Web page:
Structural and sematic aspects of phraseme in the works of fra Martin Mikulić


  • Ivana Tomić Language Institute of the University of Sarajevo


phraseology, phrasem, phraseological components, phrase scheme, metaphor, metonymy, synegdoch, periphrasis, hyperbole, euphemism, irony, antithesis, comparison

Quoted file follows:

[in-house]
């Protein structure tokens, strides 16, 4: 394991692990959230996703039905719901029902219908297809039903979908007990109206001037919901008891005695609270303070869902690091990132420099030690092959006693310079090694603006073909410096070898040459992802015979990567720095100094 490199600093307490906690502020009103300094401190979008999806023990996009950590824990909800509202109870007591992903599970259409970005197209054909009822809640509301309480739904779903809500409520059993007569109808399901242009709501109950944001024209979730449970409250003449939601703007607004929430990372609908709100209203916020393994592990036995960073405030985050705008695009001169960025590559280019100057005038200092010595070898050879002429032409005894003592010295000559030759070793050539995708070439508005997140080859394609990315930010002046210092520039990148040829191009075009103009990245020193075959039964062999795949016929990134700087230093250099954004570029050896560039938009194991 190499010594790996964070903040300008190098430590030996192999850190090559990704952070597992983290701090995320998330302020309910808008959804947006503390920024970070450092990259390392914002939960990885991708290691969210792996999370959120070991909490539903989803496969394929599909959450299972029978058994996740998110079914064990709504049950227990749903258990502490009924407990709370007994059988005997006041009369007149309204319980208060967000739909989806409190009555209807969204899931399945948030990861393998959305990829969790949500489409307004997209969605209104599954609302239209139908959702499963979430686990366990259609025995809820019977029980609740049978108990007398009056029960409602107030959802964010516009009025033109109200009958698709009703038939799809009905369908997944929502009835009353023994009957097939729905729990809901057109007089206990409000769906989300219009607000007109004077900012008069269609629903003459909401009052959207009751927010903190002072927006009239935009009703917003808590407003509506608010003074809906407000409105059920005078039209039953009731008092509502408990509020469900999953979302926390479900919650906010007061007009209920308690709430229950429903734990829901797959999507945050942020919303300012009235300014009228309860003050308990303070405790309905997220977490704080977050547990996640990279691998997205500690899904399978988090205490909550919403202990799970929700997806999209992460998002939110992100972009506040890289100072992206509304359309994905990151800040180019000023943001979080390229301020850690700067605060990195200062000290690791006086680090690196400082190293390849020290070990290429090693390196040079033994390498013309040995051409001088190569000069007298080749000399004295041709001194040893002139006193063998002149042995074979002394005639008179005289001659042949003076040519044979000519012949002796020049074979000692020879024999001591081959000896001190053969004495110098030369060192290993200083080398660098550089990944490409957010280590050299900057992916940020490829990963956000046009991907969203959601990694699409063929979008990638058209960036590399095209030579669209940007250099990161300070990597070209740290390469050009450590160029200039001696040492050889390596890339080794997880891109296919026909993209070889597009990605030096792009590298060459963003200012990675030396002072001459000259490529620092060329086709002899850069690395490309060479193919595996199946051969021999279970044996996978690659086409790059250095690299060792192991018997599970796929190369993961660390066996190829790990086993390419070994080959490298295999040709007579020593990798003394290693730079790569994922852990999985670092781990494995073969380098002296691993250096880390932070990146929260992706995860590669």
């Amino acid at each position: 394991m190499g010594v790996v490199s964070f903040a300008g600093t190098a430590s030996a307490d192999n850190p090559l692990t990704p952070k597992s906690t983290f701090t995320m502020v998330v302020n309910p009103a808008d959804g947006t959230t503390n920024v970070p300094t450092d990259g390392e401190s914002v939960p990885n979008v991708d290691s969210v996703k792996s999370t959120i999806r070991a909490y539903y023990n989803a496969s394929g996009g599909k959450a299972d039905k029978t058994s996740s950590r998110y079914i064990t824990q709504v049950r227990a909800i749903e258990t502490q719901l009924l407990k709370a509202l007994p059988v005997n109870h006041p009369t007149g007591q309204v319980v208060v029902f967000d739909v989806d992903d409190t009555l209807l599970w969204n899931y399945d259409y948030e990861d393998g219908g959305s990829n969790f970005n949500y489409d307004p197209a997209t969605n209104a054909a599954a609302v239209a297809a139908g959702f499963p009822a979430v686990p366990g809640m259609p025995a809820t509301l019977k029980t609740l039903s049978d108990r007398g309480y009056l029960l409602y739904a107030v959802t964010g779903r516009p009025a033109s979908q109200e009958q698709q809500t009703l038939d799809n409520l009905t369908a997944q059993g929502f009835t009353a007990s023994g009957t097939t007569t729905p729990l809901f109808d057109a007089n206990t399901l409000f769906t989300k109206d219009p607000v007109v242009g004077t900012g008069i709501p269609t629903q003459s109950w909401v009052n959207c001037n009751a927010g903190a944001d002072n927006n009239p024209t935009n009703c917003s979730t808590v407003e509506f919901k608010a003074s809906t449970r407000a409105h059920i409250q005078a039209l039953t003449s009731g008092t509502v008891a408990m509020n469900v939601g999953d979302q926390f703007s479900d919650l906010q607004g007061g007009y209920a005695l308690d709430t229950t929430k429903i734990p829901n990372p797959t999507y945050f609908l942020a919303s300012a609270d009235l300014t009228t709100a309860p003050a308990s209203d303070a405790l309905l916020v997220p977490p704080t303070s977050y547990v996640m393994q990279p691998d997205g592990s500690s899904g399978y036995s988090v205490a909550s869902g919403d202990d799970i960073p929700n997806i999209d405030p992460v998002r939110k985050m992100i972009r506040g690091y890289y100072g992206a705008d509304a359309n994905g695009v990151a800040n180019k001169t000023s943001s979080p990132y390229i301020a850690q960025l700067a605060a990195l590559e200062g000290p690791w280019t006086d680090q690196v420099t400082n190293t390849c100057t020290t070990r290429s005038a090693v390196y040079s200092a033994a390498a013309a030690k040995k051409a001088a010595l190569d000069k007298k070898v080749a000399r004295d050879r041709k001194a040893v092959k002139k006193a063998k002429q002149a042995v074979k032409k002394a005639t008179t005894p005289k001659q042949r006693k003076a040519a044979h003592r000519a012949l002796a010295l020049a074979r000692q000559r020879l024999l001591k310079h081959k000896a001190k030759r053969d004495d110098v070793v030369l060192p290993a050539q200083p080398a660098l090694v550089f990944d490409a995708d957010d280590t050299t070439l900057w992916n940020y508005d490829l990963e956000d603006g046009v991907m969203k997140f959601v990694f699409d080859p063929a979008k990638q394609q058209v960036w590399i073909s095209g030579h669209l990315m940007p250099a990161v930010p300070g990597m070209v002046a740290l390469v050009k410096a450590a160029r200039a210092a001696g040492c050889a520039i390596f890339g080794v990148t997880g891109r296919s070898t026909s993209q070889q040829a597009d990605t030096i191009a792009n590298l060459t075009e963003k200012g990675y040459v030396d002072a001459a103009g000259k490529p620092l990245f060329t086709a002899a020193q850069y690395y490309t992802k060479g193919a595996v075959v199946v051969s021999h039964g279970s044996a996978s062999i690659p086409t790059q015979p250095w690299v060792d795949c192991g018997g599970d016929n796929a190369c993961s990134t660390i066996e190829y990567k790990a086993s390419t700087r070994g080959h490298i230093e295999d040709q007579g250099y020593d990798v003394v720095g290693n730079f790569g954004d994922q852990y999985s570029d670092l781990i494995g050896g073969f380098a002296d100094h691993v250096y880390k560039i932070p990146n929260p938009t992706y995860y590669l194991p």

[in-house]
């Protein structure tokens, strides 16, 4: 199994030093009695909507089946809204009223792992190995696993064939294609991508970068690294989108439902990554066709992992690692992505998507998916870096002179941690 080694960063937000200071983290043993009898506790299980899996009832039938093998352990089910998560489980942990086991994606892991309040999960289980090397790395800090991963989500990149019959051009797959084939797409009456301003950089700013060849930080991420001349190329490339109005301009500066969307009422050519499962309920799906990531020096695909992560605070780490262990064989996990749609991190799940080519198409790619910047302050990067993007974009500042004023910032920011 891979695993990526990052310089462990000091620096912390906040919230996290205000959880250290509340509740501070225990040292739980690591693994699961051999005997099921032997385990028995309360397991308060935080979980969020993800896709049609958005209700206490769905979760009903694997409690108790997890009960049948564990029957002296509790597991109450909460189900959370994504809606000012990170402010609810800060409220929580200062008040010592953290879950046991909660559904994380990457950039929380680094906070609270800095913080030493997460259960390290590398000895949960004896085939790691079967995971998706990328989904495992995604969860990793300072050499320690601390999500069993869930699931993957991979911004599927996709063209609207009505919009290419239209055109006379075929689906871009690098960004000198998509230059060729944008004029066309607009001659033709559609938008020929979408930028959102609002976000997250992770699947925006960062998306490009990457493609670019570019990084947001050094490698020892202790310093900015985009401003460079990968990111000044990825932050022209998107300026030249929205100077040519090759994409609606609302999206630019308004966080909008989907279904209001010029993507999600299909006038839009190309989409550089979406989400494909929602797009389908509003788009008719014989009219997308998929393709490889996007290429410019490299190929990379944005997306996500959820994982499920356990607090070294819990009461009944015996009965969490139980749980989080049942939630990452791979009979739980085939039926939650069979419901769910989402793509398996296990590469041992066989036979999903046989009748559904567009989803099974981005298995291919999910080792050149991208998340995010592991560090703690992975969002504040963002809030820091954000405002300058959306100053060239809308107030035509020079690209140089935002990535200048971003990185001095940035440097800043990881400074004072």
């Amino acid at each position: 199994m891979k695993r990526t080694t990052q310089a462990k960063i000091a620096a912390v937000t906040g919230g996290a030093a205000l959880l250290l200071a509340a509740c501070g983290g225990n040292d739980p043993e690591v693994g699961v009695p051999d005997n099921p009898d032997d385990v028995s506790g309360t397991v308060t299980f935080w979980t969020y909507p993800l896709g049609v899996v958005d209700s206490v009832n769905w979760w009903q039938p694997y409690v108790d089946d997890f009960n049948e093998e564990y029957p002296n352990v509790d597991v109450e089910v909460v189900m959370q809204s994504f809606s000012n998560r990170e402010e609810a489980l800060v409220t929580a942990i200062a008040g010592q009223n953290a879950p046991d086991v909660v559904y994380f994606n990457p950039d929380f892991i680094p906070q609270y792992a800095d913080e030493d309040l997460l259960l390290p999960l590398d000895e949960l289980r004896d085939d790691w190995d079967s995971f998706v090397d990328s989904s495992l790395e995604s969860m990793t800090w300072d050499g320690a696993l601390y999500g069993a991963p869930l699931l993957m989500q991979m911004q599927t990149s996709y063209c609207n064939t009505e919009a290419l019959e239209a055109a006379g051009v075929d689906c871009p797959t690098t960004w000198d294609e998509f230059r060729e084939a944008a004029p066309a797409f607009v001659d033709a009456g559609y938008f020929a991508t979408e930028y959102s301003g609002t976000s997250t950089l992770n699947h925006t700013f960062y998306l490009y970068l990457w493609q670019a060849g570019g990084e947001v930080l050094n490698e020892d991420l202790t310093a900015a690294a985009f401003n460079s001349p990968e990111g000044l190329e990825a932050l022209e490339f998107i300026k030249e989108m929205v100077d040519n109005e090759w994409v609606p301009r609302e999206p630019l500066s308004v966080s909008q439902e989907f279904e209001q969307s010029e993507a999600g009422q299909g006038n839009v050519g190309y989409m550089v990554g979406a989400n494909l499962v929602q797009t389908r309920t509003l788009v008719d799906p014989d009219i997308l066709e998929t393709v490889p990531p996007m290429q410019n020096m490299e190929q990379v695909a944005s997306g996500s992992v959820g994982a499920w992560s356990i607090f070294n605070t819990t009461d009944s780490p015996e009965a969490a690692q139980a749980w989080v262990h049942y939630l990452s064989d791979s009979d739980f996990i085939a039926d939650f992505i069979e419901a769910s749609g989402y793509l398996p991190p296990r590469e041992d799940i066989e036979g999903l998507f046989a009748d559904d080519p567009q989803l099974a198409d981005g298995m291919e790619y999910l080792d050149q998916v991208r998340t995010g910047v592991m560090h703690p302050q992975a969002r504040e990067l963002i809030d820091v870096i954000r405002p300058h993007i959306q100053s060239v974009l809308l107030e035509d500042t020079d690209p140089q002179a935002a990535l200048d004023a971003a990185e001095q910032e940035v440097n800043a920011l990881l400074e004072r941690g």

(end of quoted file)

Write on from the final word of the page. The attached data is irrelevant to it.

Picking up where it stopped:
Phrases whose problems are in this paper are excerpted from the works of Martin Mikulić, a Herzegovinian Franciscan writer. Mikulić left behind a great literary wealth worth scientific observation - especially in the field of phraseology. Namely, the paper deals with the semantic aspect of phrases created through different tropes. The phrases created through metaphor, ie. metaphorical formulas where, for example, the loss of a head is equal to the loss of life. Other examples have been created according to the same principle, where body parts appear as components of phrases and other various components can be found. In addition to phrases created through metaphor, metonymy, synagogue, the material also confirms phrases created through periphrasis, hyperbole, euphemism, irony, antithesis and comparison. In addition, attention in this paper was focused on the definition, form and structure of phrases. Thus, the material confirms phrases with one full word, phrases with two or more independent words with or without auxiliary words, as well as phrases of a sentence. In the scientific literature, many authors share the opinion that the structure of phrases is usually solid, which is not shown by the examples from the corpus where a certain type of change in the structure of phrases was made. Apart from variant forms in which there is no change in meaning but in expression, so it is one or more alternative forms of phrases - other modifications are reflected in the fact that the order of components in the phrase is not solid and stable, that it is possible to replace one component the second as well as in changes of syntactic nature (prepositional-case connection), then the addition of certain components as well as the reduction of components, etc. The corpus confirms phrases whose phraseological components have lost their denotative meaning as well as examples where some of the phraseological components retain their denotative meaning.